Parishes Encouraged to Reach Out & Welcome Refugees & Asylum Seekers

Catholic Communications, Sydney Archdiocese,
15 Oct 2015

The annaual Archdiocesan Justice and Peace Gathering will be held this weekend at Summer Hill

The Archdiocesan Justice & Peace Gathering on Saturday, 17 October will put refugees and asylum seekers front and centre when parishioners of all ages and walks of life explore ways to reach out, welcome and offer the hand of friendship to those who arrive from across the sea.

Based on "For Those Who've Come Across the Seas," the 2015 Social Justice Statement released by the Australian Catholic Social Justice Council last month, the Archdiocese of Sydney's Justice & Peace Gathering will discuss the many ways parishes can work at a grass roots level to befriend refugees and asylum seekers, many of whom have fled torture, persecution and conflict in their bid to find safety and a future for their children.

"We need to strengthen the conviction that we are one single human family," Pope Francis' exhorted in his encyclical, Laudato 'Si.

"Pope Francis' message will be a key theme at our gathering on Sunday," says Naomi Englebrecht, Research and Project Officer for the Archdiocese of Sydney's Justice & Peace Office and one of the key organisers.

The Archdiocese of Sydney's Peace and Justice Gathering will explore ways to welcome, support and include asylum seekers and refugees in parish life

By holding the annual Justice and Peace Gathering three weeks after the release of the statement enabled each parish along with parishioners, church groups, community leaders and individuals a chance to reflect on the statement and consider the issues.

Just as the 2015 Social Justice Statement cites the Pope's words after he travelled by boat to the Italian island of Lampedusa in July 2013, the Peace and Justice Gathering will also be reminded of his powerful admonition to Catholics and non Catholics alike to put aside "global indifference" and respond to refugees and asylum seekers with compassion and understanding.

Lampedusa Island is the closest land for many of the hundreds of thousands fleeing North Africa and it is in the waters off the Island that so many travelling in flimsy overcrowded craft lose their lives.

Appalled by the numbers of those lost at sea, during his visit to the Island Pope Francis laid a wreath in the waters off the coast and said that people's need must be placed before economics and the responsibility of governments to come together in showing compassion for those in need.

For the Pontiff, asylum seeker deaths at sea of Lampedusa were a symbol of what he described as a wider lack of justice and compassion in national and international life.

"The problem is not primarily one of people smugglers or protecting borders, it is a problem of not valuing people properly," he said.

In their 2015 Social Justice Statement, Australia's Catholic bishops reiterated the Pope's words. Calling on all Australians to show compassion and solidarity towards the stranger, the Statement also recalled the Holy family's flight from Bethlehem. Fleeing Herod's slaughter of all young male children, Mary and Joseph's escaped to Egypt with the newborn Christ, becoming refugees themselves.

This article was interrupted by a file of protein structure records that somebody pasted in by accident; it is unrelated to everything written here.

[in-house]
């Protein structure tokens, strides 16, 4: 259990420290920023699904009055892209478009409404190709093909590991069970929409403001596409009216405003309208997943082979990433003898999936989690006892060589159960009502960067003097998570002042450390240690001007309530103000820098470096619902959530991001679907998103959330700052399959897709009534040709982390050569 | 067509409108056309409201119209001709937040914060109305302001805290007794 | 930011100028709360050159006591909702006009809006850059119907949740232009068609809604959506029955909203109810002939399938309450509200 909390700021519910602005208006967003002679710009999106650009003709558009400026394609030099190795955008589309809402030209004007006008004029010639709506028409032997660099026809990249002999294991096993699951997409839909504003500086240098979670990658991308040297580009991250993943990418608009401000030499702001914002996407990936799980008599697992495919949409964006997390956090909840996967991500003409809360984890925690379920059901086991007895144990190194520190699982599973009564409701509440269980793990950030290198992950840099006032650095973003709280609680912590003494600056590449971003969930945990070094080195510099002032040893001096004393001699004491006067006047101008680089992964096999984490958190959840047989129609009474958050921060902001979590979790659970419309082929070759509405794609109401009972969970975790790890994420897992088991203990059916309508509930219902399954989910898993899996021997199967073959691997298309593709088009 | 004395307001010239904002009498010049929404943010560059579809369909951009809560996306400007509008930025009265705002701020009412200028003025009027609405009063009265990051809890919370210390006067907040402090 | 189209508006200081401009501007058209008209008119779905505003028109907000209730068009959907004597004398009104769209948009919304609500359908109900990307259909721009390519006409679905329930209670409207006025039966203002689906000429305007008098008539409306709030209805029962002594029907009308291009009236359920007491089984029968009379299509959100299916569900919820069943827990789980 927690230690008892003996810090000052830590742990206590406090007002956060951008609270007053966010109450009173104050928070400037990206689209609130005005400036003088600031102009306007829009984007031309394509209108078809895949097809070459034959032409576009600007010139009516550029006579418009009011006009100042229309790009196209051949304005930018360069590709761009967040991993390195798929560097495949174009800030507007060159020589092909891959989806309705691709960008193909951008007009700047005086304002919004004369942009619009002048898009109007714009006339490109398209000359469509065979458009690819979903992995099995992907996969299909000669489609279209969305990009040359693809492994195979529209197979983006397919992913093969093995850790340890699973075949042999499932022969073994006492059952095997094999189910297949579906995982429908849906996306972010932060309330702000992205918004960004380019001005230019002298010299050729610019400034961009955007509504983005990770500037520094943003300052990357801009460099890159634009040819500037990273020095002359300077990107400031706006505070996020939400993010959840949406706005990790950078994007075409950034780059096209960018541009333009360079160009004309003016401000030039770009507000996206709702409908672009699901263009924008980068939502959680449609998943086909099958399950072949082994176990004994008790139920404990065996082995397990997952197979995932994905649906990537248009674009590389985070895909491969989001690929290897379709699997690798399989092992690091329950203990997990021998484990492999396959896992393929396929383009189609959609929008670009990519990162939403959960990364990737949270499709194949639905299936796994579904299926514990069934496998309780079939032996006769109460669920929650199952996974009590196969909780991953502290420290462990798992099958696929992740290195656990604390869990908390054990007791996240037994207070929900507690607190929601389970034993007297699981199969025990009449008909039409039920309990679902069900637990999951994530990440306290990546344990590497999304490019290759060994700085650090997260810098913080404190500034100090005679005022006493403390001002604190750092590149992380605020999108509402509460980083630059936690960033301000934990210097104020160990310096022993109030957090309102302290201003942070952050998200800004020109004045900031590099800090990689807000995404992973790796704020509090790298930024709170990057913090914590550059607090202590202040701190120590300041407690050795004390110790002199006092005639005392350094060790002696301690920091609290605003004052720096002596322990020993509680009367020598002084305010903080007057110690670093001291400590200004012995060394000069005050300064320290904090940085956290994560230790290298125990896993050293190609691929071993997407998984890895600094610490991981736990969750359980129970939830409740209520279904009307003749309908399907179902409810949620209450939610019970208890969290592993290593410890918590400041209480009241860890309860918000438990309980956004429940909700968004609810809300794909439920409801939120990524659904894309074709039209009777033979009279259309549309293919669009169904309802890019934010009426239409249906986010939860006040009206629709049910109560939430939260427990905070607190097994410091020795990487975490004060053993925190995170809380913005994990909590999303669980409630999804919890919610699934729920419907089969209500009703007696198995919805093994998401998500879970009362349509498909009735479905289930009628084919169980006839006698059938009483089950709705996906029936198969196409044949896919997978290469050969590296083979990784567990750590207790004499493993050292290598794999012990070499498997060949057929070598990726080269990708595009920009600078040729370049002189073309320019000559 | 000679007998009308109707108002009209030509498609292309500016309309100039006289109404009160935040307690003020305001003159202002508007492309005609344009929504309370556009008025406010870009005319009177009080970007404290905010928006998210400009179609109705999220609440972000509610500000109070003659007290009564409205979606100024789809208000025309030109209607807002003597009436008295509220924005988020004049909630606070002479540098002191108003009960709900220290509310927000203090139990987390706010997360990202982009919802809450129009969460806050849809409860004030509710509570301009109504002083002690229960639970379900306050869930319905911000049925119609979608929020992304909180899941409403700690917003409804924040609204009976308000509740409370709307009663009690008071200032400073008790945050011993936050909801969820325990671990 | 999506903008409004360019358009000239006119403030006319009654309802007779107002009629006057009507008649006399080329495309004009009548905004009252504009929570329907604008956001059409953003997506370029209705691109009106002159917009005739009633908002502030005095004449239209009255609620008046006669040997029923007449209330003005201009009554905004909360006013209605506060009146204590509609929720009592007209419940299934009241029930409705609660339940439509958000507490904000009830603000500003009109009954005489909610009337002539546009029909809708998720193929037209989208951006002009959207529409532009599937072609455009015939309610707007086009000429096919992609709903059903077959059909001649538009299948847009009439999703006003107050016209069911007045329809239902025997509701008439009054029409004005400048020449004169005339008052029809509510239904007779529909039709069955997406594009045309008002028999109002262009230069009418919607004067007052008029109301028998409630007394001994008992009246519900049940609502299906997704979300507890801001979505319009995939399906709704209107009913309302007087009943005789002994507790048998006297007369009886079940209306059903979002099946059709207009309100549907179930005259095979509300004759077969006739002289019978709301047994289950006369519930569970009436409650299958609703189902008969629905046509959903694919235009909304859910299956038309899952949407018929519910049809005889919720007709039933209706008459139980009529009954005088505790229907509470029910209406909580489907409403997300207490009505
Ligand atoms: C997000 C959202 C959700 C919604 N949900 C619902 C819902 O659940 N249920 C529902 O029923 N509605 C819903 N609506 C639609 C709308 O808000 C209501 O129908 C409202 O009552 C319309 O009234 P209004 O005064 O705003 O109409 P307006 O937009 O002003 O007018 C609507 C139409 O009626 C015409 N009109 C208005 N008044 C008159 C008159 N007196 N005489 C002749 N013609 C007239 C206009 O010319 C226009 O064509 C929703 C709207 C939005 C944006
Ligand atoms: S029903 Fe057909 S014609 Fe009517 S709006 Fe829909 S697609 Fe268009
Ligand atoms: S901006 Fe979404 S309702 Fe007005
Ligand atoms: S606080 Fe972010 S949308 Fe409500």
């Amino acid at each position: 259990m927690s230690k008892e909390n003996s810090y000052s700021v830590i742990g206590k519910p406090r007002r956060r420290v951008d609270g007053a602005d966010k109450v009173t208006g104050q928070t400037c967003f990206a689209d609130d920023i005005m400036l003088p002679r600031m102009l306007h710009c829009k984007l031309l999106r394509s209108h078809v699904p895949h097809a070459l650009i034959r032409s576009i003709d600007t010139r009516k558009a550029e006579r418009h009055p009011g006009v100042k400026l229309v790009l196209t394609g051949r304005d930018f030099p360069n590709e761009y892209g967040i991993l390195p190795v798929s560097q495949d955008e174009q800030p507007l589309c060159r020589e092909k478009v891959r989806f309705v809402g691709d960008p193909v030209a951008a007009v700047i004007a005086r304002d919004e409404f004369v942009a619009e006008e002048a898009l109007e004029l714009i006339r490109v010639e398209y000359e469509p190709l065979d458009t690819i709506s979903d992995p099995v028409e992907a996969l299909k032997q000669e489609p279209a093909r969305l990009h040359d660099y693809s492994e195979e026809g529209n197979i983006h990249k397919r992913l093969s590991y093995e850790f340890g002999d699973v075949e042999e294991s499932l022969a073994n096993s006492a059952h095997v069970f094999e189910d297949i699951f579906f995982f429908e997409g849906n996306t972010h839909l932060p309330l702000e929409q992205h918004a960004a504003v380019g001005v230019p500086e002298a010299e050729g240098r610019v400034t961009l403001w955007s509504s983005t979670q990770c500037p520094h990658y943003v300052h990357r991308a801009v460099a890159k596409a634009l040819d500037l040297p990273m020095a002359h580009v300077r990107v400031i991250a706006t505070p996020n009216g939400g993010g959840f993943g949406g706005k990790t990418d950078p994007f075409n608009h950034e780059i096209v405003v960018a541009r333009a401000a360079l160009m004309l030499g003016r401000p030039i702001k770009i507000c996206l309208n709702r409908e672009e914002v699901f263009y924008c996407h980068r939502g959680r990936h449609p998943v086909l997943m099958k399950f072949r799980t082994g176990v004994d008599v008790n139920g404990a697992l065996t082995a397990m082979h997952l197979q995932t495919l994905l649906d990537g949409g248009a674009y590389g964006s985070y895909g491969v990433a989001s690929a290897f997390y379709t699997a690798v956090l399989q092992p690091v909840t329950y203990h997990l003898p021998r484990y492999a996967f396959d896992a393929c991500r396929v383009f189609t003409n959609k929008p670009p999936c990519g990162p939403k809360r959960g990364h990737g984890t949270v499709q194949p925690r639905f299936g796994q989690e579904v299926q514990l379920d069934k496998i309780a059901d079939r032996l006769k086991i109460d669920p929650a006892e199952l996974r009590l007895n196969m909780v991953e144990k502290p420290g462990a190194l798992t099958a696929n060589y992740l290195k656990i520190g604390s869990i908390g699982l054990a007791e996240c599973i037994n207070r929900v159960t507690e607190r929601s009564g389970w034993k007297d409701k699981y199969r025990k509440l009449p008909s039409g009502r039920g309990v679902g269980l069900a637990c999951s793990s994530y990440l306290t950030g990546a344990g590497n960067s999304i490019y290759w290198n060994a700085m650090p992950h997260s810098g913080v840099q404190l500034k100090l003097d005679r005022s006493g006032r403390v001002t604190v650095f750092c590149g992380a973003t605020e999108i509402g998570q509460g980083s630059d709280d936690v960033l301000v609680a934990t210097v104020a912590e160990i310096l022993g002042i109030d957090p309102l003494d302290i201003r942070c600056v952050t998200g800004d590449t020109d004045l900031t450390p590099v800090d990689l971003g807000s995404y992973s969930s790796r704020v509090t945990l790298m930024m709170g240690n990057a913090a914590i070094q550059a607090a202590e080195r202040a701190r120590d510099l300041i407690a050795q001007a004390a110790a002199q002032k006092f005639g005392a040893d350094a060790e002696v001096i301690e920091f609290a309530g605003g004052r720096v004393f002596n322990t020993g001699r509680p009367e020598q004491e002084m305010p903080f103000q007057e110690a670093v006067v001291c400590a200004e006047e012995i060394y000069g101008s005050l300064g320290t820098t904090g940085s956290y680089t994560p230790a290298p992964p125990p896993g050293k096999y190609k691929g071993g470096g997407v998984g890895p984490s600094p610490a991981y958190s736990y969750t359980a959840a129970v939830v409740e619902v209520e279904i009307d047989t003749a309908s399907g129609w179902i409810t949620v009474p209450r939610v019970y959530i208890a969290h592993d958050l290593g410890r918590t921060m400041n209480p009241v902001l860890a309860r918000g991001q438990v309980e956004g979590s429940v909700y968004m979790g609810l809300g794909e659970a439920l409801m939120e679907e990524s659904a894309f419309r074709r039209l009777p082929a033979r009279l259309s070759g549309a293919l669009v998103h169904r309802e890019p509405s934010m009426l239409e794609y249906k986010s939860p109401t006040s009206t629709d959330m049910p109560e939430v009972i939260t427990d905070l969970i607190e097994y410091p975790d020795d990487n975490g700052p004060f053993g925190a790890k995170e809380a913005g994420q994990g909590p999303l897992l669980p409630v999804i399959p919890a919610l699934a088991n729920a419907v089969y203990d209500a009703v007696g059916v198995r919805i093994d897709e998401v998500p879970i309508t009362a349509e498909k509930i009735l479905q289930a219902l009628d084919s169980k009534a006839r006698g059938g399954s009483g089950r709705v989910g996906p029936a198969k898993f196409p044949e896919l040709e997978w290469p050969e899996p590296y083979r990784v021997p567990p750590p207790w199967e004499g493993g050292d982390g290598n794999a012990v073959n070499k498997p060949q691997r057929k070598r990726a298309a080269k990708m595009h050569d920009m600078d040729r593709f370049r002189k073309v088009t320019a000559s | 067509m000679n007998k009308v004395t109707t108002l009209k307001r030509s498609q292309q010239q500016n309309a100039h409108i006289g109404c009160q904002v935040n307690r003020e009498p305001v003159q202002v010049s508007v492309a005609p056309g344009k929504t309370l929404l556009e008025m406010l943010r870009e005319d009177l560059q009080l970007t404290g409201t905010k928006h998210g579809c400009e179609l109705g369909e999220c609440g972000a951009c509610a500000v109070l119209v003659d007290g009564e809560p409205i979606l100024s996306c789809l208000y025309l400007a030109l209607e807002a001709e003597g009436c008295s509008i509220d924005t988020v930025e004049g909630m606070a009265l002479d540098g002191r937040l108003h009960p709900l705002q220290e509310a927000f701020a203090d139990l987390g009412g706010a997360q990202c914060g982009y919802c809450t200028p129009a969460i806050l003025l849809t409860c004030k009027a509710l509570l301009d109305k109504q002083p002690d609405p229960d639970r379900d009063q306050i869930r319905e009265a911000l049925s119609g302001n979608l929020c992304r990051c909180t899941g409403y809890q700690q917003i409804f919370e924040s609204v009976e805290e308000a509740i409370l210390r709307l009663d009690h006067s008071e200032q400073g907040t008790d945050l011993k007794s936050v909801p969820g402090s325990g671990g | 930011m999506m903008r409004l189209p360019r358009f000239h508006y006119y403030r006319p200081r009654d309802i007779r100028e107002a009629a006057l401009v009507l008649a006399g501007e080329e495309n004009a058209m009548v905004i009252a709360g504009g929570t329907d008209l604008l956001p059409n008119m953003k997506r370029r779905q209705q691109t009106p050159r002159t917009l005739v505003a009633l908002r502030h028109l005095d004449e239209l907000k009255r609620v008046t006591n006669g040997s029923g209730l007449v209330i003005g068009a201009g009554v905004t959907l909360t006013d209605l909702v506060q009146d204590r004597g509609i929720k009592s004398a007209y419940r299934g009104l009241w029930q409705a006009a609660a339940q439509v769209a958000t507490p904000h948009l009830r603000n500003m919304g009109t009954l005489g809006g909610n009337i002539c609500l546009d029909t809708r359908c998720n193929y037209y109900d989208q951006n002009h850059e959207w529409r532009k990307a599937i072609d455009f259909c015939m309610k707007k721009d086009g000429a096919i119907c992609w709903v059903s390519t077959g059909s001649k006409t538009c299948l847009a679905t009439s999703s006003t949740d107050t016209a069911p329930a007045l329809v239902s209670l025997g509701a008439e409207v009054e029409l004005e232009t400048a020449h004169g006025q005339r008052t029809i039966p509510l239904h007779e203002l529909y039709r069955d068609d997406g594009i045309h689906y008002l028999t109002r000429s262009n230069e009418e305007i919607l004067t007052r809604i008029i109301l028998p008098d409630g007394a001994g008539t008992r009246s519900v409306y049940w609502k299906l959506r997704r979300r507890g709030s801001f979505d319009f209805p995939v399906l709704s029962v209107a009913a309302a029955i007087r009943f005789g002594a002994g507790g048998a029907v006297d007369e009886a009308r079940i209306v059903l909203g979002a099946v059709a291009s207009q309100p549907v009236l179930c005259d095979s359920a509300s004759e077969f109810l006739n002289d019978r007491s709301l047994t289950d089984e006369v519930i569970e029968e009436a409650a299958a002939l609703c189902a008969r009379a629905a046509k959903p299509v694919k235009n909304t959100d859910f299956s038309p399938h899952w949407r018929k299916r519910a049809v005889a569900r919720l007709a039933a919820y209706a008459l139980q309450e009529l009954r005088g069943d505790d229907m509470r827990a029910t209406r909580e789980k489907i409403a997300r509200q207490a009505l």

Asylum seekers who arrive by boat face years in limbo and in off shore detention

"When we Australians support policies of cruelty and rejection we close our ears to Christ's call and turn him away from our doors," the Bishops write in the 2015 Social Justice Statement and call for a return to the generosity and leadership Australians showed in the past, not only in welcoming thousands of refugees after World War II but offering a home and new life to many of the thousands who fled Vietnam by boat after the Communist takeover in the 1980s.

"When I listened to the broadcast of Pope Francis' address to the US Congress last month, what really struck me was his call for America and the world to look at refugees and immigrants as people, to see their faces and listen to their stories. And this is exactly what the Holy Father urged us to do when he visited the migrant island of Lampedusa off the Italian coast in July 2013," says Dr David Brennan, Editing and Publications Officer for the Australian Catholic Social Justice Council.

Dr Brennan will be one of the keynote speakers at Saturday's Justice & Peace Gathering at St Patrick's Parish, Summerhill when he will discuss the plight of many refugees and asylum seekers in Australia, and ways to offer a hand in friendship and support at a grass roots parish level.

Pope Francis declared it a Day of Tears when 130 asylum seekers drowned off Lampedusa, Italy

After his address there will be a Q and A session as well as a series of workshops.

Chantelle Ogilvie-Ellis, formerly Justice and Peace Promoter for the Archdiocese of Sydney and now a staff member with the Sydney Alliance with responsibility for community and asylum seekers, will also give an address and host a Q and A session.

In addition an asylum seeker will tell their own personal story which will be followed by group discussions and planned actions or ideas to include and support asylum seeker families as well as individuals integrate and become part of parish life and the community.

The Archdiocesan Justice and Peace Gathering will be held from 10.30 am until 3.30 pm on Saturday, 17 October at St Patrick's Parish, 5 Drynan St., Summer Hill.  Information about the Gathering and registration to attend can be made by emailing